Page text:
In almost all states, responsibility for enforcement of the federal Clean Water Act has been delegated to the state’s environmental protection agency. The states should be issuing National Pollution Discharge Elimination System (NPDES) permits for CAFOs over a certain size. Permits should protect surface and groundwater, include agency monitoring and inspections, have mechanisms for enforcement, and include robust public input. Unfortunately, the CAFO permitting process is often simply pro forma, and state agency budgets are often too low for effective inspection and enforcement. State policymakers can support adequate funding for the agencies that oversee CAFO permitting to cover inspection, compliance, and enforcement, as well as ensure they have the authority to issue penalties for bad actors and repeat violators. If policymakers think that the enforcement agency is not properly doing its job with regard to CAFOs, they can advance legislation to require the state agency to report on the number of permits, inspections, and violations. and enforcement actions that have been taken against CAFOs in the state.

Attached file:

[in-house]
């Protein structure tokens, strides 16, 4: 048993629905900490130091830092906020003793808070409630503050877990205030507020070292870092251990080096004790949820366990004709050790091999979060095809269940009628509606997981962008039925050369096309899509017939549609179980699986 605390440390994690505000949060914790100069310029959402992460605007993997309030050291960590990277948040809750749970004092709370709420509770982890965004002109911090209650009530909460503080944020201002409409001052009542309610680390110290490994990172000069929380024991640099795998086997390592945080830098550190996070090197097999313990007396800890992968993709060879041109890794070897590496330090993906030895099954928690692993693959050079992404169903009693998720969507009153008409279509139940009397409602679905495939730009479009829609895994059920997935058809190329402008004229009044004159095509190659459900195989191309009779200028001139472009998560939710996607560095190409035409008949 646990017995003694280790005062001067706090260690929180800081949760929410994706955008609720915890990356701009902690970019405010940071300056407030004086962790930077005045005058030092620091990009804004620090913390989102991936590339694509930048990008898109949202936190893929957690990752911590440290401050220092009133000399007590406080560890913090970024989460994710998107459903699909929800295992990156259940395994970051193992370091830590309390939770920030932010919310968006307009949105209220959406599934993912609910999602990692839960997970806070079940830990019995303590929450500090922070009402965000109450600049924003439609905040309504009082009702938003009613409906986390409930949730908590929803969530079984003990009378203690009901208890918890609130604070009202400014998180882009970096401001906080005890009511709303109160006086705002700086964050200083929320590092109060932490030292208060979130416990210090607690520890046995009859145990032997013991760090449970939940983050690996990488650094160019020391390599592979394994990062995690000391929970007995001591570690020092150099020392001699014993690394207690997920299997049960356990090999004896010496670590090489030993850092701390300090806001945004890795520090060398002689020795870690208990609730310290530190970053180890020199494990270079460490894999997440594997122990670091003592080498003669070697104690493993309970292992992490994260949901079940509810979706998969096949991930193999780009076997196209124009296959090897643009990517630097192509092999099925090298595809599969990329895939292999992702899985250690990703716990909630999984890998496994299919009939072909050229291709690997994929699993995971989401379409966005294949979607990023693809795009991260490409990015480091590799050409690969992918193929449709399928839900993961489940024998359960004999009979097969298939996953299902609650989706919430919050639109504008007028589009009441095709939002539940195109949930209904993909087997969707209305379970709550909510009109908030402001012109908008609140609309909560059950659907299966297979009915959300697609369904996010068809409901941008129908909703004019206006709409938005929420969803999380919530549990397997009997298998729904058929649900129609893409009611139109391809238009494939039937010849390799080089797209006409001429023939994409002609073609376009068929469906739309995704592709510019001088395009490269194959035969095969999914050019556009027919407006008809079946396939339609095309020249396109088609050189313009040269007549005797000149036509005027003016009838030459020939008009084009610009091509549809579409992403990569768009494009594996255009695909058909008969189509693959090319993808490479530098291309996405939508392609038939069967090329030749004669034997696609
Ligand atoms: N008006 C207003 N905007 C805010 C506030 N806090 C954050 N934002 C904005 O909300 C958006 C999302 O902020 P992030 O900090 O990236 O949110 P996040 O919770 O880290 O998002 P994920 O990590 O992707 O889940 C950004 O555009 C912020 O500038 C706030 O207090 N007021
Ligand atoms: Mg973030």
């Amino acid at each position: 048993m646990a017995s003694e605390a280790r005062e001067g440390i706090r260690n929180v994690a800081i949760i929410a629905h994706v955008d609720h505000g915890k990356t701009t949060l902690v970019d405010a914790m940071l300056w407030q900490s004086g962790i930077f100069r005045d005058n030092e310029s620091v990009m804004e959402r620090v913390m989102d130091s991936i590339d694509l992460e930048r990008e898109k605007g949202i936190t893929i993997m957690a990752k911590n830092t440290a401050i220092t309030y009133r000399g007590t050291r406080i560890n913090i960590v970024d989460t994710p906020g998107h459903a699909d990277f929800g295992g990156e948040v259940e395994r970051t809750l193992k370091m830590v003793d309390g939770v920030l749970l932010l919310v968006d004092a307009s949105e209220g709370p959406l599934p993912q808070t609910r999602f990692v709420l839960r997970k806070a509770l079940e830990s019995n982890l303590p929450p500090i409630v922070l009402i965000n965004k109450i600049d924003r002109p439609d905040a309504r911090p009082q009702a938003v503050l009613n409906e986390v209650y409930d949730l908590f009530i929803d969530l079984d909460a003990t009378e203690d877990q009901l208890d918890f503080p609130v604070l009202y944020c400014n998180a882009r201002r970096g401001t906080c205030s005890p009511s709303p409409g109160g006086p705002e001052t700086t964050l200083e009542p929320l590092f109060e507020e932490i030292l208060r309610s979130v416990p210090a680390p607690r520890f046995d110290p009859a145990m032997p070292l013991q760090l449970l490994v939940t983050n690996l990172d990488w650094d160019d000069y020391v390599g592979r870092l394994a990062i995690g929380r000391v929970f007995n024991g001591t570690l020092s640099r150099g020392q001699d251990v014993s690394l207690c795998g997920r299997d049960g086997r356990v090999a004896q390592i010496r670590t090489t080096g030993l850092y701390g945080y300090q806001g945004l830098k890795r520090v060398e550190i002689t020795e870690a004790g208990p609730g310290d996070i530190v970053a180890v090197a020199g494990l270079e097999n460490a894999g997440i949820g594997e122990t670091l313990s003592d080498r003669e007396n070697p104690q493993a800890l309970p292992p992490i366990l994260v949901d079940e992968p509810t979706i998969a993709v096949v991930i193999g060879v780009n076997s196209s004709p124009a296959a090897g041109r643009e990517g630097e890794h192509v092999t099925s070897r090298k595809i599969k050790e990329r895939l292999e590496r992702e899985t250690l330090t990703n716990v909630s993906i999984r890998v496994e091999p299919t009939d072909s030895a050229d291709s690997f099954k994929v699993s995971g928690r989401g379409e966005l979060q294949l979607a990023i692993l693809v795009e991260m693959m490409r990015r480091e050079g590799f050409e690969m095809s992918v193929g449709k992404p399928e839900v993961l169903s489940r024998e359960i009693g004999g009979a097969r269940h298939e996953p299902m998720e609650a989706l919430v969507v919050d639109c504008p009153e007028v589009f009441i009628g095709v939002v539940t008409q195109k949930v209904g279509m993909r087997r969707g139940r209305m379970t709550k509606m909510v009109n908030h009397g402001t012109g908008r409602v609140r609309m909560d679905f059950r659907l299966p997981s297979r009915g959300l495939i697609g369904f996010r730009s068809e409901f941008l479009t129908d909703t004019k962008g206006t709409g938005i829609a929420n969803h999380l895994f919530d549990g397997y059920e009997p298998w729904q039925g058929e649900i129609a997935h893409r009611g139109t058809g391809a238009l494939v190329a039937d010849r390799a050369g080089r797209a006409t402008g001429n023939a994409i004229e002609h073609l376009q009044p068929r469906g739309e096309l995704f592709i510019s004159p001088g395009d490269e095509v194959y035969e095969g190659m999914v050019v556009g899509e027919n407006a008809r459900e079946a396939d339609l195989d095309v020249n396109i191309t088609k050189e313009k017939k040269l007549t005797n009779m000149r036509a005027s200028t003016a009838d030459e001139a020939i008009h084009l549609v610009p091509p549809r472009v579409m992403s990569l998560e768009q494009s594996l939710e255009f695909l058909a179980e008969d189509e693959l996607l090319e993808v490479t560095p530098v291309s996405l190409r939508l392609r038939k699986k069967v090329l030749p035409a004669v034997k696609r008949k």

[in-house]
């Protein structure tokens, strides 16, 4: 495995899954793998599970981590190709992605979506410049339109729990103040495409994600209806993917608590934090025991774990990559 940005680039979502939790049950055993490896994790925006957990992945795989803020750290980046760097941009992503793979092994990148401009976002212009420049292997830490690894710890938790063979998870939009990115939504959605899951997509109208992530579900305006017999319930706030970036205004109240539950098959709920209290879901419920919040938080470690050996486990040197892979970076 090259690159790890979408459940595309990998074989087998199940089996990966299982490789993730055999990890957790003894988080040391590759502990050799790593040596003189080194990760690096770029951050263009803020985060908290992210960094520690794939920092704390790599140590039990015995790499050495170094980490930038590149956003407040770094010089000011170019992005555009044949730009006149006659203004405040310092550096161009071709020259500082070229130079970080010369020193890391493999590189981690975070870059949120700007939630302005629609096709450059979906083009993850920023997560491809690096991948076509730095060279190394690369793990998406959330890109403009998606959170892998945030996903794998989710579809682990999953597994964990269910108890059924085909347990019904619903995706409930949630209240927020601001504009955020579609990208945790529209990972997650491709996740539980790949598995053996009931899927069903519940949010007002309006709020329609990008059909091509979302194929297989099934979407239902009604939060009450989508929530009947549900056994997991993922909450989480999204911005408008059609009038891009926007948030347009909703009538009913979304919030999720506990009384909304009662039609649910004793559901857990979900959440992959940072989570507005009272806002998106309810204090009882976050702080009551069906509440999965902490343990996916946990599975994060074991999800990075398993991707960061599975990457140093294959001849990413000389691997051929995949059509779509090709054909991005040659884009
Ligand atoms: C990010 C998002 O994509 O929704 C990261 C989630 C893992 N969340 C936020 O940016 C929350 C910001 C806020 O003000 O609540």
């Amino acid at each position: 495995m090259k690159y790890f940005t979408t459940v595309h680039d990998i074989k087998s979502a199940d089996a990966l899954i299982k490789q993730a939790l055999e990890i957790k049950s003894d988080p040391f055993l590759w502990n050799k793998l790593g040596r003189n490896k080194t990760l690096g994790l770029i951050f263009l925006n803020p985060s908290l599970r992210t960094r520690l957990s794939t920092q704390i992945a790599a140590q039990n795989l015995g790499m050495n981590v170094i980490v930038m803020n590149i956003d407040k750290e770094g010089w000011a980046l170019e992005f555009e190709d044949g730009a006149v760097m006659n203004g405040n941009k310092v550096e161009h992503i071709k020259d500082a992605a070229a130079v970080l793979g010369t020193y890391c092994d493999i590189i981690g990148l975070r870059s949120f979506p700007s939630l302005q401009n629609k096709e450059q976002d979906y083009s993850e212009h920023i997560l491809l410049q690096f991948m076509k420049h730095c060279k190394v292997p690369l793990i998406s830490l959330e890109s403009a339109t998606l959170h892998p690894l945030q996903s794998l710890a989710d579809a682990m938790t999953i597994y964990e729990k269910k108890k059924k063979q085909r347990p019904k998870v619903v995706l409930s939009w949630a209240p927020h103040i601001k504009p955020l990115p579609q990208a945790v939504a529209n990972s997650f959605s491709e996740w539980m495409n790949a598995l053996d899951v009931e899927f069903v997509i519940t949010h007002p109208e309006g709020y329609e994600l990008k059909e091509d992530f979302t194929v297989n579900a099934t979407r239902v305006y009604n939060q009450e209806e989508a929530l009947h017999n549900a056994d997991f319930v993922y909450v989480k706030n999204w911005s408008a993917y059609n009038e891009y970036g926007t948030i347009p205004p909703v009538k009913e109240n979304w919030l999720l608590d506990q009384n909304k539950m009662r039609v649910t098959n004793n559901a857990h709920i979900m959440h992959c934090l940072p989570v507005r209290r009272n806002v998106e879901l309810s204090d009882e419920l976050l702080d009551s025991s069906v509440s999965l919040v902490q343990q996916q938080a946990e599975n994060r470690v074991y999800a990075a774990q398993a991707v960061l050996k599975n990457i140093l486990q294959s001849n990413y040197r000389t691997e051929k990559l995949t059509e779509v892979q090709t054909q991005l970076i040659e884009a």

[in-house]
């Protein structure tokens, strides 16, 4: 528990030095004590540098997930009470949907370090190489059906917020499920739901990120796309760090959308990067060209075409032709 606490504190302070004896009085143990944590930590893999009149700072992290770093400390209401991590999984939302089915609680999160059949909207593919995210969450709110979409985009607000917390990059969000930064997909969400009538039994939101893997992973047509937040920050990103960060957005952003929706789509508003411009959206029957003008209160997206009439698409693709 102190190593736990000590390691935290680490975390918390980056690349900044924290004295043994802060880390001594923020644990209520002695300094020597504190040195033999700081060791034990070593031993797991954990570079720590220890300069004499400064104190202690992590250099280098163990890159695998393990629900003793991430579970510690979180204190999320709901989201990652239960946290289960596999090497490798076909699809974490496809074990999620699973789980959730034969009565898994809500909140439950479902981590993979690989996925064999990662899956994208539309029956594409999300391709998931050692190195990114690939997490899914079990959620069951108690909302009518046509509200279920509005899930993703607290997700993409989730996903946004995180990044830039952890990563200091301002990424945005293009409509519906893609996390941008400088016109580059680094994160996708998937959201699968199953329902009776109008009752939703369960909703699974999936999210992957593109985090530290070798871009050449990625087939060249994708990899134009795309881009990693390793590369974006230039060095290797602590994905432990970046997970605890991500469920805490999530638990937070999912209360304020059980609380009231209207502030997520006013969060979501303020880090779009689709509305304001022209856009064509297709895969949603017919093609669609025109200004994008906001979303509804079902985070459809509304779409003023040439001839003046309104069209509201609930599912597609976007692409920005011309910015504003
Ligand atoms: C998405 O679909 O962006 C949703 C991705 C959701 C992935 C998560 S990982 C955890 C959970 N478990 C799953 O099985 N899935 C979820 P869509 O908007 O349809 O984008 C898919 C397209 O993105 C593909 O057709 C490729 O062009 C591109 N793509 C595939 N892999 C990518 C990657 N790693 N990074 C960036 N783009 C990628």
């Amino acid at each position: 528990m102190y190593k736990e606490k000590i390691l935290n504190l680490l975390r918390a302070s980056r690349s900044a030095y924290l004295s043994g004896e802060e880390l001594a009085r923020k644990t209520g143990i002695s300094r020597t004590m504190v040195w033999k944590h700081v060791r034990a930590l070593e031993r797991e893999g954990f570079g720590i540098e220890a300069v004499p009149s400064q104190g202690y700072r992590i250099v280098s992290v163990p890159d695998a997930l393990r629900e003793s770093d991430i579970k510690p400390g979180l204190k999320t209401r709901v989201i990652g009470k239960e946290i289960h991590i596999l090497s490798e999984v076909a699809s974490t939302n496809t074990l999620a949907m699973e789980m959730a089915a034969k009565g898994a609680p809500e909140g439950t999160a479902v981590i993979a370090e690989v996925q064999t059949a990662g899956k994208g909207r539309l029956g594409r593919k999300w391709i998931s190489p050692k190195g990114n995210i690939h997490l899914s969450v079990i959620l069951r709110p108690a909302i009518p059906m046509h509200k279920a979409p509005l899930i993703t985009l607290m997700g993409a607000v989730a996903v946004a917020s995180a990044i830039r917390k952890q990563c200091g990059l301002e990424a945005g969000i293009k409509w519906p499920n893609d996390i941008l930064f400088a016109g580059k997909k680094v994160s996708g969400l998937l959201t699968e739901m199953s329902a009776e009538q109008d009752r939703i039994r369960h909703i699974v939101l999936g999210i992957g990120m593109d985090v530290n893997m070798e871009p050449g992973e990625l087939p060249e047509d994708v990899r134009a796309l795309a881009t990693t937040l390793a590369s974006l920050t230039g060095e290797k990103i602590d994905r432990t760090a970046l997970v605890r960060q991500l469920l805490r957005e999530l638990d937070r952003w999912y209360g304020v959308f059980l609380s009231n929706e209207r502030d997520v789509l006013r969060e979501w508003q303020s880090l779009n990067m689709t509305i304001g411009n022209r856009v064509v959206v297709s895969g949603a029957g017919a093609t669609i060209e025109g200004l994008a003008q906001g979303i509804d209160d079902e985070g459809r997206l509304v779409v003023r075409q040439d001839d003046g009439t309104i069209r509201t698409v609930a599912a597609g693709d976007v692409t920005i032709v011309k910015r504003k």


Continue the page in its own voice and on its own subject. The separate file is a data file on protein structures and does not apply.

Manure-to-energy projects are rarely economically feasible without public subsidies, particularly when construction and operation costs are taken into account. Additionally, they require an enormous volume of manure in order to operate. While manure-based biogas is touted as being environmentally sustainable, its development actually relies on CAFO expansion – which is definitely not sustainable. In fact, manure-to-energy projects are generally a way for CAFOs to externalize the costs of production onto the public. Further, since they are not renewable energy sources, they should not be included in state renewable energy portfolios or receive tax credits. State officials should work to strike any existing manure-to-energy components of a state renewable energy portfolio.